I'm impressed with myself. (And not for the first time, nor the last.)
Noted religious skeptic and neuroscientist Sam Harris has much the same reaction as I did, albeit more fully and cogently stated, to Eben Alexander's ridiculous claim that while in a coma, when his cortex supposedly was "completely shut down," he had an experience of heaven that must have been separate from brain activity.
Hence, a soul travel of some sort to God's realm. Here's what I said about the guy's story three days ago, in response to a comment on this post.
Rain, I'm not much impressed with near death experiences, especially where the person having one experiences things that fit with their religious beliefs. Gosh, what a coincidence. Out of all the many religious beliefs existing among humans, it turns out that this Christian believer finds out that the one he accepts is true.
If he'd realized that Buddhism was correct, or Hinduism, rather than Christianity, I'd be more inclined to accept that his tale was something more than his own brain speaking to him. Note that he apparently came back with zero information about our physical reality that wasn't already known to him. Another sign that he didn't really have a genuine out of body experience.
He wants to claim that his brain was completely shut down, but how can he know this? CT scans don't show the functioning of the brain, to my understanding. And even fMRI scans aren't sophisticated enough to show what really is going on in every corner of the brain. The guy has gotten a book and publicity out of his experience. Good for him. That's how I feel about the Newsweek story.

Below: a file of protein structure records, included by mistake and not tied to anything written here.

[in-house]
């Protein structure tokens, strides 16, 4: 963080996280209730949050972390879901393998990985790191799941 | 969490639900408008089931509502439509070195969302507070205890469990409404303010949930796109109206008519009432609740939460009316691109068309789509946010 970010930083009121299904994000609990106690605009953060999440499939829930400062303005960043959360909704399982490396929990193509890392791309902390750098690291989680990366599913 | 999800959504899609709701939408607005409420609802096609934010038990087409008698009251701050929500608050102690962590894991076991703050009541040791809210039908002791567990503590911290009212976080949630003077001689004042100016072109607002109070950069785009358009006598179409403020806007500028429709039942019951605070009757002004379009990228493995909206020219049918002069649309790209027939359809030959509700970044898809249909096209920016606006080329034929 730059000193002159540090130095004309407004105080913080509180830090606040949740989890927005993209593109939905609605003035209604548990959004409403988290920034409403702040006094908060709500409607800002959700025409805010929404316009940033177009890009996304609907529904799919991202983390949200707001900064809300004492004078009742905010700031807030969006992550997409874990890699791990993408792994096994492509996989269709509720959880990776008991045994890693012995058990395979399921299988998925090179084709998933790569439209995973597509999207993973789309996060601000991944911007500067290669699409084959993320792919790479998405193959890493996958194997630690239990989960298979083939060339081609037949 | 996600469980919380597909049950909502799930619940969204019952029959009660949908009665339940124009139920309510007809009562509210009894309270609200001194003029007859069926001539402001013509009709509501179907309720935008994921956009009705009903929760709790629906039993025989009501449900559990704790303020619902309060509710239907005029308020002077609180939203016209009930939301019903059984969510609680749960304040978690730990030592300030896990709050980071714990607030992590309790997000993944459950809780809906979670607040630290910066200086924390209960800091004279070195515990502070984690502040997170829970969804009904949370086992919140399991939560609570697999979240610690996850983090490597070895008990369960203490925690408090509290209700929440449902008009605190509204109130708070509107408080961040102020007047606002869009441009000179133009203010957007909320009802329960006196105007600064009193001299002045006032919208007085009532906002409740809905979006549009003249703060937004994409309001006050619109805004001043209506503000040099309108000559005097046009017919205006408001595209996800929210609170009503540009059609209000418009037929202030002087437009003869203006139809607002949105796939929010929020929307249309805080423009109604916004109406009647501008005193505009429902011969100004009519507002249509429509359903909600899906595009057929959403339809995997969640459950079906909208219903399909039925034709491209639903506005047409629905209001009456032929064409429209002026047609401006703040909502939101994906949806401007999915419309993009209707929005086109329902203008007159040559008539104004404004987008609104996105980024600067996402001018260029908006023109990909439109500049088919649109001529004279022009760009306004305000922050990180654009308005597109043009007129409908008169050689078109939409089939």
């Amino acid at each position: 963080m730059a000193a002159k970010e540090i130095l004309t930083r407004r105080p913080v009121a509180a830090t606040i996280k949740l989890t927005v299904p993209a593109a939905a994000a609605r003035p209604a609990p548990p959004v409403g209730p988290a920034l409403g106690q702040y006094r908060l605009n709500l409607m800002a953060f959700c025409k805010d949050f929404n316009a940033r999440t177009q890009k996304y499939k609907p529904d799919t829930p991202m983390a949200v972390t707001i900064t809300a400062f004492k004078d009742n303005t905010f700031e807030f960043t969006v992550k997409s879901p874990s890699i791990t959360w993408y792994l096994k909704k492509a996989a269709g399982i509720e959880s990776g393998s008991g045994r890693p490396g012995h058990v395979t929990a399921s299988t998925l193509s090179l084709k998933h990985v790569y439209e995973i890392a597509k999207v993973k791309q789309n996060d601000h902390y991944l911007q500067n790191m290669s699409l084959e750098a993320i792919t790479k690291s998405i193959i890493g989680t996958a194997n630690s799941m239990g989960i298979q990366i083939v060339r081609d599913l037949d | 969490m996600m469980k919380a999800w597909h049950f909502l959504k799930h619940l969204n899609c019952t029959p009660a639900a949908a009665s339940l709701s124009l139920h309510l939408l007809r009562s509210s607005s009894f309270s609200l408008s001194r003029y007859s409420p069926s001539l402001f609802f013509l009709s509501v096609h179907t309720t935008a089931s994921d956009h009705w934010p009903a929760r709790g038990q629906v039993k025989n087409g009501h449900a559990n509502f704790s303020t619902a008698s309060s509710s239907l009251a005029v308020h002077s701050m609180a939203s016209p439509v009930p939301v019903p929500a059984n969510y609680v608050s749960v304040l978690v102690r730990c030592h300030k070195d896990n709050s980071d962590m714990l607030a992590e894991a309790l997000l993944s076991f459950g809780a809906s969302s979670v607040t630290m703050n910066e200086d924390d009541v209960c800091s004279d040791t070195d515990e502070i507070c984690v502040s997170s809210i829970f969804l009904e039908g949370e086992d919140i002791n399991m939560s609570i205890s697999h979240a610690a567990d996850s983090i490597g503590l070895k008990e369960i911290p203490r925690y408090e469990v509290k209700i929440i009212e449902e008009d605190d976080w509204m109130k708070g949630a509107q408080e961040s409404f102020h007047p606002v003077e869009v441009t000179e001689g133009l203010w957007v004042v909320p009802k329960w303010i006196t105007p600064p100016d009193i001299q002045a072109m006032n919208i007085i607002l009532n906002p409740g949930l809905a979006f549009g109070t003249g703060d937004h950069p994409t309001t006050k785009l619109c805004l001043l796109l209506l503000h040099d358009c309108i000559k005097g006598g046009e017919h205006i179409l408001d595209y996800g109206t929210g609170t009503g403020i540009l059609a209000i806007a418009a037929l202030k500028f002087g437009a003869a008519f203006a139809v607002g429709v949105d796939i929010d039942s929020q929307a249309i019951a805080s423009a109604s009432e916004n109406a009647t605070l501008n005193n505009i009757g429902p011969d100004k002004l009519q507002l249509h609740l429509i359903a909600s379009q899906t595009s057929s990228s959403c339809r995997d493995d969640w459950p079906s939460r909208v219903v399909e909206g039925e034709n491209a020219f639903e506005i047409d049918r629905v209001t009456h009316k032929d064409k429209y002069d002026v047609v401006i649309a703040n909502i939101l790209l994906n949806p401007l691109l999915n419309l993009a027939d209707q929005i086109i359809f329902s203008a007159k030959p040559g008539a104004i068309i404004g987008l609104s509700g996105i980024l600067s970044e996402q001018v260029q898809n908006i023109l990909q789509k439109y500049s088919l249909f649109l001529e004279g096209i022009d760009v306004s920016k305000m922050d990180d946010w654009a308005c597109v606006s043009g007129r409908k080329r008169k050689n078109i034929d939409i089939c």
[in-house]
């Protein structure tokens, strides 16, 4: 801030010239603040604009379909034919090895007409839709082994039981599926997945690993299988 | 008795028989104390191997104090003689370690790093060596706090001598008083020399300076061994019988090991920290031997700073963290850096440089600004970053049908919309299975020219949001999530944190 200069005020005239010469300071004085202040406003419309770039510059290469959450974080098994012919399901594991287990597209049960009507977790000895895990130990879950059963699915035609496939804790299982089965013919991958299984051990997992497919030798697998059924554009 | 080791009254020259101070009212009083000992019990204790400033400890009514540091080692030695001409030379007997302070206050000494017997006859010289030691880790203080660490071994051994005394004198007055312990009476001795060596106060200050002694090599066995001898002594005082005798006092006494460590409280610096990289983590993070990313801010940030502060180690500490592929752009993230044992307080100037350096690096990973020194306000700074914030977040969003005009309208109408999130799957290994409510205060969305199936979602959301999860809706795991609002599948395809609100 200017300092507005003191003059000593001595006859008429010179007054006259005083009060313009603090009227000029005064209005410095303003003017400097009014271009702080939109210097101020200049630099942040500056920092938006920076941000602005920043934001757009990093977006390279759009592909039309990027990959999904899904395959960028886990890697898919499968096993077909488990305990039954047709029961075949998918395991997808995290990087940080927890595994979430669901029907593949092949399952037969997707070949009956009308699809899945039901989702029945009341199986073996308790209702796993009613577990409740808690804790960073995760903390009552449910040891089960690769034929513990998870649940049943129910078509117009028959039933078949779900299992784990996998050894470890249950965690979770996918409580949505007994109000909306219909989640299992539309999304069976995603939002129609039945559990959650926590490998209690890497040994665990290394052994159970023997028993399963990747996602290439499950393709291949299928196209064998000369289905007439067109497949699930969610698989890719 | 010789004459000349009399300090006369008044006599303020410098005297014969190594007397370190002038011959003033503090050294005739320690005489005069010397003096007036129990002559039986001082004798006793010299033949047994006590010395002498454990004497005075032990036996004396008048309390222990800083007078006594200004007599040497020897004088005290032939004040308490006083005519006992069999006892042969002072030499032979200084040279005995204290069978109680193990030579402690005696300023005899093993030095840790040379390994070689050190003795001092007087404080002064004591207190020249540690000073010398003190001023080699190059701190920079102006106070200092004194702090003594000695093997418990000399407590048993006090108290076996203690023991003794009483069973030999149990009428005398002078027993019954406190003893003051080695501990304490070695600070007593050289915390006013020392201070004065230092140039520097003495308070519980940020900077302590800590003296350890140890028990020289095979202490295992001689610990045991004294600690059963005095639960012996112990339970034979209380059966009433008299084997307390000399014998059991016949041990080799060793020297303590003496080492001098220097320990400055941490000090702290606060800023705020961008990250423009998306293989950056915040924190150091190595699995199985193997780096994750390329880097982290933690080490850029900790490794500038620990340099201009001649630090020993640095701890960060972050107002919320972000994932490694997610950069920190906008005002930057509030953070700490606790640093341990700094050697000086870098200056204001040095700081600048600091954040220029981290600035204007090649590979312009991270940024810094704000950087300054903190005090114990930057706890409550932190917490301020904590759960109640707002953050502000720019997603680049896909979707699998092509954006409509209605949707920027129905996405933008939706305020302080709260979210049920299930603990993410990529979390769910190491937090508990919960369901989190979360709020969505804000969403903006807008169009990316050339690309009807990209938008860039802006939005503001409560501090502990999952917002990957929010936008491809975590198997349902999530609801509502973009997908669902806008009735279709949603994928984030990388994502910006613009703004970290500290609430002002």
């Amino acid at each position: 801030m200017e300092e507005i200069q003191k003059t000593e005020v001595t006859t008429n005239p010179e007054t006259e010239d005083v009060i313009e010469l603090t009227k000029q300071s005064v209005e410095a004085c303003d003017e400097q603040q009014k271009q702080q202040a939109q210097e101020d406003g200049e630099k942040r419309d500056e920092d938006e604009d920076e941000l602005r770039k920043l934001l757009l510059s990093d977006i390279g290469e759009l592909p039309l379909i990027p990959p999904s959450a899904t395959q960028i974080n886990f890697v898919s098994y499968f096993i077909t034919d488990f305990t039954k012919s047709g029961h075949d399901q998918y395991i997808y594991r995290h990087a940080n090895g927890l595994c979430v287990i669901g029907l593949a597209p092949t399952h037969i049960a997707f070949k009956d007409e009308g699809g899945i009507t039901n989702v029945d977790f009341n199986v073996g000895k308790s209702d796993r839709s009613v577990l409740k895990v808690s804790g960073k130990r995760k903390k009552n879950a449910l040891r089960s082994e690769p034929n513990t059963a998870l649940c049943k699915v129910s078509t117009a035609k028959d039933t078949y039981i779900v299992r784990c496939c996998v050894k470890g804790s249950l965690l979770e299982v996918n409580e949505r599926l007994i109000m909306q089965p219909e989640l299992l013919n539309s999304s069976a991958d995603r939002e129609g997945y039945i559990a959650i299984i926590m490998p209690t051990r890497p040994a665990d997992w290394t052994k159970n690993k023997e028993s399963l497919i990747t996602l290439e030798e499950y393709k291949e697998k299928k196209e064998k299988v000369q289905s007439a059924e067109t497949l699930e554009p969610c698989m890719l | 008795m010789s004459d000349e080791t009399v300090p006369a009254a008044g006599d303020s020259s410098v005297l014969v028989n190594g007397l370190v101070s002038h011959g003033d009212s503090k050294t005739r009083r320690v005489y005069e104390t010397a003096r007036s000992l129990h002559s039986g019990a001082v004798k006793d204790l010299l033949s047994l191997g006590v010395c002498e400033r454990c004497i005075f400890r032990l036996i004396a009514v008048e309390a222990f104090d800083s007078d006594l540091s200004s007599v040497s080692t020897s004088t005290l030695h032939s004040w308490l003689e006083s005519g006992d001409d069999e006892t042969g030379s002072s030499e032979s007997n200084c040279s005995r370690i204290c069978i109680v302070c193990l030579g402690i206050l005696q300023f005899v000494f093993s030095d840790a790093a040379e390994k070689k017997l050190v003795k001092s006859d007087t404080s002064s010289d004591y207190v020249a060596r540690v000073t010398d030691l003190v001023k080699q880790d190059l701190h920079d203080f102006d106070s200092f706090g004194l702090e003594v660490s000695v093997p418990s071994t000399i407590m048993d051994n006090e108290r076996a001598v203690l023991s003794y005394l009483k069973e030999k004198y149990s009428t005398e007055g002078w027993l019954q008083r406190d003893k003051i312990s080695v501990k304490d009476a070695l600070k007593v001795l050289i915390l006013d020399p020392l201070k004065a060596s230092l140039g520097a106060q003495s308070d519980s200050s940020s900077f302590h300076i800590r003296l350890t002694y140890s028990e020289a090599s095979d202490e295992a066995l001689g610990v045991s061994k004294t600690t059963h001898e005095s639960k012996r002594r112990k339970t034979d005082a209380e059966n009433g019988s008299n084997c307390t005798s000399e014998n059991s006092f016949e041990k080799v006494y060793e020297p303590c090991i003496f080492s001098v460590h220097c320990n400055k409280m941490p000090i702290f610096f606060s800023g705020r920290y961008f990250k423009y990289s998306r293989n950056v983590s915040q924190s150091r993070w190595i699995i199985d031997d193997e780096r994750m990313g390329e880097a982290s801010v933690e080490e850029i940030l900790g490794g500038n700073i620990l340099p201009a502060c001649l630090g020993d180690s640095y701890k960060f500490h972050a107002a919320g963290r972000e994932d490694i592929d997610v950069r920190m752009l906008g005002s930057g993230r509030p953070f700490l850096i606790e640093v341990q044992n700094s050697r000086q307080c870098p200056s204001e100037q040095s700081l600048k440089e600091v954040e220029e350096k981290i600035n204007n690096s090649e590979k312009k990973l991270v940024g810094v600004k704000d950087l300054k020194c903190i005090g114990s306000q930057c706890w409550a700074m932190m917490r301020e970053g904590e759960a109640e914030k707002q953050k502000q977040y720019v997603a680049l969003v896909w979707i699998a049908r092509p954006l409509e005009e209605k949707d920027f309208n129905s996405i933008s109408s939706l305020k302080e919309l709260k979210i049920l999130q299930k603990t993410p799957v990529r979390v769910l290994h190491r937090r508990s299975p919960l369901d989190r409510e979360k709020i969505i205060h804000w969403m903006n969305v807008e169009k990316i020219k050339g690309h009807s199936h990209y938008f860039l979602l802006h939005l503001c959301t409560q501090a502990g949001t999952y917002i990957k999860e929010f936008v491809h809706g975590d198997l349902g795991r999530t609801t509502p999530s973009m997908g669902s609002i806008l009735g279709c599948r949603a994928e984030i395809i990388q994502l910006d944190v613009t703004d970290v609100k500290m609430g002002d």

Today, being a subscriber to Harris' email alerts, I learned about his own informed response to the Newsweek cover story. (I cancelled my subscription to Newsweek several months ago; this newest crap from the magazine makes me glad I did so.)
I encourage you to read Harris' "This Must Be Heaven." He's open-minded about what might lie beneath the mystery of consciousness, including the possibility that consciousness has a non-physical foundation. So am I.
But extraordinary claims require extraordinary evidence. And Alexander doesn't offer up any.
This current tale of almost-dying and going to heaven really is no different from countless others. All it proves is that the brain is capable of conjuring up some marvelous fanatasies, something anybody who dreams or has imbibed a psychedelic has experienced.
It'd be nice if heaven was real.
But it's blasphemous, really, to assert that such-and-such is true about God when someone doesn't have any proof. If I were God -- and who can say that I'm not? -- I'd be pissed at people who spout off about my nature and realm when they don't know what they're talking about.
Below are some excerpts from Sam Harris' piece. He makes a lot of sense.
Once upon a time, a neurosurgeon named Eben Alexander contracted a bad case of bacterial meningitis and fell into a coma. While immobile in his hospital bed, he experienced visions of such intense beauty that they changed everything—not just for him, but for all of us, and for science as a whole.